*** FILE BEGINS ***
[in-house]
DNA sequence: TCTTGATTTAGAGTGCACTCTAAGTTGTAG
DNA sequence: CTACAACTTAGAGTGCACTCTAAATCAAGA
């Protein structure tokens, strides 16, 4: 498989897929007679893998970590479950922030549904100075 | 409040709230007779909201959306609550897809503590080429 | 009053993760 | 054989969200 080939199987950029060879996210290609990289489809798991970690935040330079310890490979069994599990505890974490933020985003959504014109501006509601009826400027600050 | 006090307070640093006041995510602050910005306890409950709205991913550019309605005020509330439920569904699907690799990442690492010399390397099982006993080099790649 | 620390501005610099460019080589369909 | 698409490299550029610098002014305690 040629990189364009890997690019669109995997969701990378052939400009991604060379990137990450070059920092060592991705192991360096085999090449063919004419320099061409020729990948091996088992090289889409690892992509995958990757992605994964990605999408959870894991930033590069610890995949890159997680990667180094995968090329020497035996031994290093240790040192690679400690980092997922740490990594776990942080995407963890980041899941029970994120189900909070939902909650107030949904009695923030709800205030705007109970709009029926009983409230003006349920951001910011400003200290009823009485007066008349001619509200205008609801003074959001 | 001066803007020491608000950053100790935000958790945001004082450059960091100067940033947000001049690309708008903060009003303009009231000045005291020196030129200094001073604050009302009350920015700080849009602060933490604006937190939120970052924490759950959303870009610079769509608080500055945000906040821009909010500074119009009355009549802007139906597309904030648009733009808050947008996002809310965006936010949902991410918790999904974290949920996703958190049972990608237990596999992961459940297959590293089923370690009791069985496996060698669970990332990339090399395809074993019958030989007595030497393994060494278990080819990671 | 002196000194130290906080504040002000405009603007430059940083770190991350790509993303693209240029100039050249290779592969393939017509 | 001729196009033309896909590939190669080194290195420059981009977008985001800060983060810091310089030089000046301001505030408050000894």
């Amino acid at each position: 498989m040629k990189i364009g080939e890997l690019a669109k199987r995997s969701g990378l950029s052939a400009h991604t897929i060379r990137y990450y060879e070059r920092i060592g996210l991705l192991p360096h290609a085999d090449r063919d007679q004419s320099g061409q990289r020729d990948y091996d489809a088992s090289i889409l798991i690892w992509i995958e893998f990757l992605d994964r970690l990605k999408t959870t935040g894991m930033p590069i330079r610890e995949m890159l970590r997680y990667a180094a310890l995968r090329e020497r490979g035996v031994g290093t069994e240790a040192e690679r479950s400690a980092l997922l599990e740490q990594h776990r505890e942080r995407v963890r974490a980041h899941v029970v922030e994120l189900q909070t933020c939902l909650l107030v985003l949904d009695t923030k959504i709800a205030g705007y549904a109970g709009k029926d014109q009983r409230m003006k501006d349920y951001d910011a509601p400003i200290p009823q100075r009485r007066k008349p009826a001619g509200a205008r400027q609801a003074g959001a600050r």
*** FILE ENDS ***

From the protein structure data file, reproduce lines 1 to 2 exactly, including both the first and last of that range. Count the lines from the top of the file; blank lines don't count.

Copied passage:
[in-house]
DNA sequence: TCTTGATTTAGAGTGCACTCTAAGTTGTAG